Capital Gains Tax (CGT) was introduced in South Africa with effect from 1 October 2011. It applies in all cases where capital gains or losses are made on the disposal of an asset unless it has been excluded by specific provisions. This capital gain or capital loss should then be declared in your annual income tax return.
For purposes of determining capital gains, the disposal of an asset can for example be triggered by the following events: the sale of an asset, the donation of an asset, exchange, loss or destruction of an asset, death, emigration etc. Capital gain is equal to the difference between the proceeds received because of a disposal and the base costs of an asset. The base cost of an asset depends on several different factors and can also include the costs incurred in respect of the acquisition or creation of the asset (transfer costs, transfer duty etc.), costs incurred for the improvement of the asset and direct costs in respect of the disposal of an asset.
As mentioned above, there are specific exclusions from capital gains tax, one of the most relevant exclusions being the exclusion pertaining to a natural person’s primary residence. A primary residence means a residence where you ordinarily reside and a residence that is used by you mainly for domestic purposes. You can only have one primary residence at a time.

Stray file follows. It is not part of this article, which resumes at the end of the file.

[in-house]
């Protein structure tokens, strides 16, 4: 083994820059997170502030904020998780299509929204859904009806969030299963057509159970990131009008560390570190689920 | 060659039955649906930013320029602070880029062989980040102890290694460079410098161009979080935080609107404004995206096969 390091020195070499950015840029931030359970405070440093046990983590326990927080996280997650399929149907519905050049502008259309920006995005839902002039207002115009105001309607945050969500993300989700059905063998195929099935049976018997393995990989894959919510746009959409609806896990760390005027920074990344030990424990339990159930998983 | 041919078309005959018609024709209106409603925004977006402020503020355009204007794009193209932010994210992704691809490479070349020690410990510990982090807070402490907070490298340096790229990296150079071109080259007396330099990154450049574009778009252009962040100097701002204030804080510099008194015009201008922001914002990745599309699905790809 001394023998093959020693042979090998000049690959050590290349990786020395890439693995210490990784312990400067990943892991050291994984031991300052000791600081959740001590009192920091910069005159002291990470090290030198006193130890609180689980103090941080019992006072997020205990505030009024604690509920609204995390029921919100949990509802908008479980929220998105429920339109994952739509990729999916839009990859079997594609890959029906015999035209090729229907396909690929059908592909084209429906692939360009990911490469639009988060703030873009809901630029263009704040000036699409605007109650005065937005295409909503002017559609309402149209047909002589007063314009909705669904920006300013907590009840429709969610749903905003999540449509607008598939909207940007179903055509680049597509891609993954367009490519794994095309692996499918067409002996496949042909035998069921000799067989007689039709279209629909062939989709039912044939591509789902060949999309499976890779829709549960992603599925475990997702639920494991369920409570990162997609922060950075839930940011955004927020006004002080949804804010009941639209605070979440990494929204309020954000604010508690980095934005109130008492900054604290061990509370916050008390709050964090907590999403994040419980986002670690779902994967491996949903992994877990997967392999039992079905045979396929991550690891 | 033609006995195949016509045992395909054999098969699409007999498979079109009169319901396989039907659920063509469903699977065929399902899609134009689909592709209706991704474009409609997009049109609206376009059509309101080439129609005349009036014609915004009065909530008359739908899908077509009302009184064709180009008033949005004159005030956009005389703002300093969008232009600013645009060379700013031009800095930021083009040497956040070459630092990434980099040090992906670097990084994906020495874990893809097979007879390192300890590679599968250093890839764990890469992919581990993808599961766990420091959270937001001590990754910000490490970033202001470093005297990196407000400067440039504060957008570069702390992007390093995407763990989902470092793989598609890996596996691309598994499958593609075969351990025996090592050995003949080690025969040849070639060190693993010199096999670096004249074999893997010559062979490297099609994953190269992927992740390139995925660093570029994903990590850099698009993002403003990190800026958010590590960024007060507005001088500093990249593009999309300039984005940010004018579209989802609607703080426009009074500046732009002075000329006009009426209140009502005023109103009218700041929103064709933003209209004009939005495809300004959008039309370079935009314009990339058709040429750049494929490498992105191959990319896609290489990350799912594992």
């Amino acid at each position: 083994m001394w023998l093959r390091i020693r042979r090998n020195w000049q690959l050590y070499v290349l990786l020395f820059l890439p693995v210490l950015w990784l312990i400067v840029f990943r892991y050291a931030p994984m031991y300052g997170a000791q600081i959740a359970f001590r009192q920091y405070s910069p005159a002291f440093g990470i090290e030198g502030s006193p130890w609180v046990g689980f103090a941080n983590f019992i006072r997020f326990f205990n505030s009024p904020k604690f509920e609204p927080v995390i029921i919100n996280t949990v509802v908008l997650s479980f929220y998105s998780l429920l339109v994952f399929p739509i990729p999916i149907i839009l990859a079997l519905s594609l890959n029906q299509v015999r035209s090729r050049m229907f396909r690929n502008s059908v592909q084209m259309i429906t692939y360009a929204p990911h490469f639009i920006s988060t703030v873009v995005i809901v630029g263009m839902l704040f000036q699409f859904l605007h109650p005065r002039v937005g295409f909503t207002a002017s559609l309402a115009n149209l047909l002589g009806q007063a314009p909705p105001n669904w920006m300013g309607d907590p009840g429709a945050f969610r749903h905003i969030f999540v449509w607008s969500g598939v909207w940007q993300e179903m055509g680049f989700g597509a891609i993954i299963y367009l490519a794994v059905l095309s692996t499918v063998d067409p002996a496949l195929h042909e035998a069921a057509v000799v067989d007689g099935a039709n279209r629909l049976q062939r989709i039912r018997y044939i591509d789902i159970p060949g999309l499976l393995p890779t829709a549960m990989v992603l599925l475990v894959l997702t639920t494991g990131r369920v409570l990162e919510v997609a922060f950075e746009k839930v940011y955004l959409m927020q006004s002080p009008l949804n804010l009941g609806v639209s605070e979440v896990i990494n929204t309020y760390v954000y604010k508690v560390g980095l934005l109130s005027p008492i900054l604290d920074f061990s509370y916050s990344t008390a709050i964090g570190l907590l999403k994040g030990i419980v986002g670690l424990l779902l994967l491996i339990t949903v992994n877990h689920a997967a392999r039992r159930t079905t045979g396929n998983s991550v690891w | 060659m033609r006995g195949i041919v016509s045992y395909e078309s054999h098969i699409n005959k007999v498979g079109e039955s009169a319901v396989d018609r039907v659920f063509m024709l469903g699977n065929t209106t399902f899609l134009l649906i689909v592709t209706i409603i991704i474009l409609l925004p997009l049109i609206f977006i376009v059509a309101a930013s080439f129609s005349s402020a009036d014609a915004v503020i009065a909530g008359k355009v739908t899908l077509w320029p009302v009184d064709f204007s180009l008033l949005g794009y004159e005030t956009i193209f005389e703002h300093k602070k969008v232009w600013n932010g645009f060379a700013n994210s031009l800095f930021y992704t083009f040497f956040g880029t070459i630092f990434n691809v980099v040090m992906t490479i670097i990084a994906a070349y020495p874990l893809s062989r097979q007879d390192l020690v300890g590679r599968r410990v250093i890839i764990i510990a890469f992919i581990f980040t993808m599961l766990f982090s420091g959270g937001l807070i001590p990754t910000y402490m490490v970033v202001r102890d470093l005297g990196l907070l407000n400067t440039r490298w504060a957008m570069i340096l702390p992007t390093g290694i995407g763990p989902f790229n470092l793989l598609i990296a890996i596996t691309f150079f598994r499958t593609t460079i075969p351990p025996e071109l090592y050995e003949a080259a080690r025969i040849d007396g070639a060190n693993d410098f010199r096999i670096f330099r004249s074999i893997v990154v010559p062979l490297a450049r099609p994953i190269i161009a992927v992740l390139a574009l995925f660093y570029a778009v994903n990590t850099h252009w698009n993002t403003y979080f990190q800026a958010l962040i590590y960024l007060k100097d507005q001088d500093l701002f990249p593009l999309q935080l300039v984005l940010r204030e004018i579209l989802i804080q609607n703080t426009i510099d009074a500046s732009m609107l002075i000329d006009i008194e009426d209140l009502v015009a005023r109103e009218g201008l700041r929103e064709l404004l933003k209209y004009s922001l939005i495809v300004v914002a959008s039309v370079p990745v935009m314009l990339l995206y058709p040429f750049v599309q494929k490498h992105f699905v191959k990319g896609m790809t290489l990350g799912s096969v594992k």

The capital gain exclusion for a primary residence is R2 million. This means that you need to make a capital gain of more than R2 million before you will be subject to capital gains tax. Limits are placed on this exclusion in cases where the property is bigger than 2 hectares or where a portion of the property is being utilised for business purposes.
An annual exclusion of R40 000 capital gain is granted to individuals. This amount increases to R300 000 in the year of death of such an individual. In the end 40% of your capital gain (less the annual exclusion) is included in your taxable income. The effective rate of capital gains tax is therefore 18% for individuals.